An Introduction to Brain Trauma
Traumatic brain injury is generally associated with long-term medical, cognitive, emotional and behavioral changes. The treatment pathway is highly dependent on the severity of the trauma, but can follow a surgical, pharmacological and/or rehabilitative pathway. Ongoing research to understand the mechanisms and processes that underlie recovery, and the development of better diagnostic tools, may help to improve patient outcomes.
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Brain Trauma Content
Highlights from the Alzheimer’s Association International Conference—AAIC 2018
US Neurology. 2018;14(2):66–7 DOI: https://doi.org/10.17925/USN.2018.14.2.66
This year, the Alzheimer’s Association International Conference (AAIC) took place in Chicago, IL, US, July 22–26, 2018. During this major annual international meeting dedicated to the advancement of Alzheimer’s disease (AD) and dementia science, an impressive array of the world’s leading scientists, clinical researchers, rising-star investigators, clinicians, and the care research community come together […]
Not “Doing the Same Thing Over and Over Again”
US Neurology. 2018;14(1):29–30 DOI: https://doi.org/10.17925/USN.2018.14.1.29
“Insanity is doing the same thing over and over again and expecting different results.” Though the quote appears to be misattributed to Albert Einstein, its prudence is undeniable.1 CLEAR III (NCT00784134) provides ample evidence that this axiom has useful wisdom and perhaps even provides direction for physicians wanting to improve the outcomes of hemorrhagic stroke […]
Targeted Temperature Management in Non-anoxic Brain Injury
European Neurological Review, 2017;12(Suppl. 3):3–10
Neuroprotective Strategies in Traumatic Brain Injury Peter JD Andrews Western General Hospital NHS Trust and University of Edinburgh, UK Any severe trauma to the brain results in the activation of a cascade of biochemical pathways and release of chemical mediators. The innate response includes pro-inflammatory cytokines, chemokines etc., that are responsible for aggravating brain injury, […]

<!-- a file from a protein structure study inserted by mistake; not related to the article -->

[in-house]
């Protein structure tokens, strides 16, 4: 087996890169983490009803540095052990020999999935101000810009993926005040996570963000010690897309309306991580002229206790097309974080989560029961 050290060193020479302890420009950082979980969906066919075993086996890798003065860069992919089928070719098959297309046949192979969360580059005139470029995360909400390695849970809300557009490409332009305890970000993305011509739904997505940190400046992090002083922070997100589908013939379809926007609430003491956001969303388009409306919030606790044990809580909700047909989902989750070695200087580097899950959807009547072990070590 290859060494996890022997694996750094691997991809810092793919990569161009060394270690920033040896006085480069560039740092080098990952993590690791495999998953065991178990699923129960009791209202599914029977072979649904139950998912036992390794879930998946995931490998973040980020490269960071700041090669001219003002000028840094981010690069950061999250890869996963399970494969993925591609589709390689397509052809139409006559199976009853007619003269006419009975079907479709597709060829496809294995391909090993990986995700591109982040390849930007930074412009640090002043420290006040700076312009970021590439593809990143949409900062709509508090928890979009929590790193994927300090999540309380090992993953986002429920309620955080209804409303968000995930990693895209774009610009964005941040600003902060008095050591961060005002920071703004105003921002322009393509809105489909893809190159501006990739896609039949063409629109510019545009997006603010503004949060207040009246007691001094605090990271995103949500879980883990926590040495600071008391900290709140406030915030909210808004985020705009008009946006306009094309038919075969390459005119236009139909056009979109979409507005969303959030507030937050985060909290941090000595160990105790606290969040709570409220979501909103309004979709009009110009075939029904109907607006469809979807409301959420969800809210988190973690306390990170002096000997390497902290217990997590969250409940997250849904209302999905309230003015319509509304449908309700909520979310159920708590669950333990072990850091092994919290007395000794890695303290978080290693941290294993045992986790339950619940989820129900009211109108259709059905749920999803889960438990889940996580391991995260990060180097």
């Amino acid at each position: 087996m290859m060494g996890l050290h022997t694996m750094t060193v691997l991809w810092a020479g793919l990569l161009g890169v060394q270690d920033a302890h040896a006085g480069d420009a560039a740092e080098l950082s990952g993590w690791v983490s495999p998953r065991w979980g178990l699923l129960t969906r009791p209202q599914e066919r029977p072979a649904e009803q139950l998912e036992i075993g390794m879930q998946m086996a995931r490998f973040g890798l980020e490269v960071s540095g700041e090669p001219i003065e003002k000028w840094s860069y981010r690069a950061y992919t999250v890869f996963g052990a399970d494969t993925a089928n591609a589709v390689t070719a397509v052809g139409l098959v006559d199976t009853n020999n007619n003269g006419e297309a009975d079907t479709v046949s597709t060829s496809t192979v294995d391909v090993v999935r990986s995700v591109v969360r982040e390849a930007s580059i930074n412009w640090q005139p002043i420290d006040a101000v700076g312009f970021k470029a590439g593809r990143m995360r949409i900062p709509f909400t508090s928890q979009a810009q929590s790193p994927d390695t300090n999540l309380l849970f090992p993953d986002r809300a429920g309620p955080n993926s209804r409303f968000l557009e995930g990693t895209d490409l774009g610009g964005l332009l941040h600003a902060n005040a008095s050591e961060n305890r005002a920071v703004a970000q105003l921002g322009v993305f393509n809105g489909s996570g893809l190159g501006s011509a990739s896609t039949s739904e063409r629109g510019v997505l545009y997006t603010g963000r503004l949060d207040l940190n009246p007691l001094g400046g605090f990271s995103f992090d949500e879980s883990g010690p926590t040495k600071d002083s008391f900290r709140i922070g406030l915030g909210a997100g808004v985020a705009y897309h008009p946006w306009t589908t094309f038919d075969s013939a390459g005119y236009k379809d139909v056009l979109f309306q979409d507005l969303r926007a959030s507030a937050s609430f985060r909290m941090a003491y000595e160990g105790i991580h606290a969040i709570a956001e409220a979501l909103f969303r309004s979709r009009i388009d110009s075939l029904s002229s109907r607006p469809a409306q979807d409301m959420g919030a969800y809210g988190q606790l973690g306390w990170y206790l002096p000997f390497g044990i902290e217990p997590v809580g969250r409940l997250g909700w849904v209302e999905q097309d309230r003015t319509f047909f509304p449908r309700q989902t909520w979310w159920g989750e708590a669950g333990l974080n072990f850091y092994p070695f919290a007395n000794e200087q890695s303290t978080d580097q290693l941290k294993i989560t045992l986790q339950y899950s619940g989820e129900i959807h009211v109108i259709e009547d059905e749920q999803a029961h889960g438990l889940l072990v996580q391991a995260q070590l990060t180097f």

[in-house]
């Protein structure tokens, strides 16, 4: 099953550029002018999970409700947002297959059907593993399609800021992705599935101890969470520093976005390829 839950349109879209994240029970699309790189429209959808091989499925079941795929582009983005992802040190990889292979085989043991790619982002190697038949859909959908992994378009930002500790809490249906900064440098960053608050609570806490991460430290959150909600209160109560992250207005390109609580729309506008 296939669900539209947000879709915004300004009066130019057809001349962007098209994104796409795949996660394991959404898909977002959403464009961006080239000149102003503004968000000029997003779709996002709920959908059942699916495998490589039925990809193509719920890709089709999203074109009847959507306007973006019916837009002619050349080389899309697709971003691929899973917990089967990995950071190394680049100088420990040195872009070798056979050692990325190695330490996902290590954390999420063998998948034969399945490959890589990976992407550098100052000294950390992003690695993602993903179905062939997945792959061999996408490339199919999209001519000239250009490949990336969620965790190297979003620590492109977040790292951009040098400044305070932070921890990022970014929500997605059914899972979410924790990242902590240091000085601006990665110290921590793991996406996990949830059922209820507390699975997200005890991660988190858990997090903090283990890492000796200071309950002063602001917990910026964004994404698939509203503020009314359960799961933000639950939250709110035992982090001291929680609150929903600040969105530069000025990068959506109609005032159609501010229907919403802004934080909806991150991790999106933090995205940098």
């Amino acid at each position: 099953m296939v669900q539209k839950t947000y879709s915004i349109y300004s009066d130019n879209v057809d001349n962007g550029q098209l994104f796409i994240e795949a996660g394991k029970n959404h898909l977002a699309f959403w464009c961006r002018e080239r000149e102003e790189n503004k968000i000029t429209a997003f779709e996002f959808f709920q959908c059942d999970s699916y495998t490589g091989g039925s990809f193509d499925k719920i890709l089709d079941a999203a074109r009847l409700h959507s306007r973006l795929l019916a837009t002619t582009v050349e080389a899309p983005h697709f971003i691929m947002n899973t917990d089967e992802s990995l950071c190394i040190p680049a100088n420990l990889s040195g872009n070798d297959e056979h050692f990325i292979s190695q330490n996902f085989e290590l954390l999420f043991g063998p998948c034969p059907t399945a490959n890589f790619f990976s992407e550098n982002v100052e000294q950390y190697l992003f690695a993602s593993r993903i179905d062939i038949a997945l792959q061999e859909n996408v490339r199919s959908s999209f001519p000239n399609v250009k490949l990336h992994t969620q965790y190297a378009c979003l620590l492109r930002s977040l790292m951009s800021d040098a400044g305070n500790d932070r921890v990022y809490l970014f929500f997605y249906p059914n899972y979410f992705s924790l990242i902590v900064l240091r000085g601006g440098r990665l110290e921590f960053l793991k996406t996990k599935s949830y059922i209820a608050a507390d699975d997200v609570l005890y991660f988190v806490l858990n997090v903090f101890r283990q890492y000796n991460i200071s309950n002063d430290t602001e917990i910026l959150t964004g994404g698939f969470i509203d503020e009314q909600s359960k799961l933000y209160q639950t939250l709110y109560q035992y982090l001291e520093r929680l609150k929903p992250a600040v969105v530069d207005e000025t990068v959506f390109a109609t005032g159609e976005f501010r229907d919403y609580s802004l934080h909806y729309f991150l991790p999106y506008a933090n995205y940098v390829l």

Targeted Temperature Management as the Standard of Care – Aligning Practice, Evidence and Guidelines
European Neurological Review, 2017;12(Suppl. 2):3–7
Scope of the fever problem in the neurological intensive care unitPresented by Stephan A MayerNeurocritical Care, Icahn School of Medicine at Mount Sinai, New York City, New York, US Fever-related brain injury in the neurological intensive care unit (NICU) has been reported across several indications, including stroke,1 subarachnoid haemorrhage (SAH),2 and intracerebral haemorrhage (ICH).3 Deleterious […]
Tailored Temperature Management in Neurocritical Care
European Neurological Review, 2016;11(Suppl. 1):2–4
Report from a Satellite Symposium held at the 28th Annual Congress of the European Society for Intensive Care Medicine, Berlin, Germany, 5 October 2015 Temperature management to avoid fever is standard practice in patients with traumatic brain injury (TBI), subarachnoid haemorrhage and stroke. The aim is to reduce post-injury oedema and control elevated intracranial pressure […]
ECR On Demand Preview: CNS Trauma & Neurovascular Injury – MC 522, A 123 (H.A. Rowley)
A short preview of lecture A-123 ‘CNS Traum and Neurovascular Injury’, from the session ‘CNS Emergencies’ at ECR 2014, given by H.A. Rowley from Madison, USA.
Post-Concussion Syndrome After Psychiatric Referral
Arun S. Chhabra, MD, of Rush University Medical Center, advises that upon referral to a psychiatric specialist, neurologists should follow up with patients to discuss concussion-related concerns that the patient may not feel comfortable discussing with the psychiatric specialist.
How Do Concussion Symptoms Differ in Younger Children vs. Adolescents?
Rejean M. Guerriero, DO, of Boston Children’s Hospital and Harvard Medical School, found that children younger than 10 years old recover faster from concussion than those older than 10, a difference that may be the result of more preexisting comorbidities that inhibit recovery in older patients.
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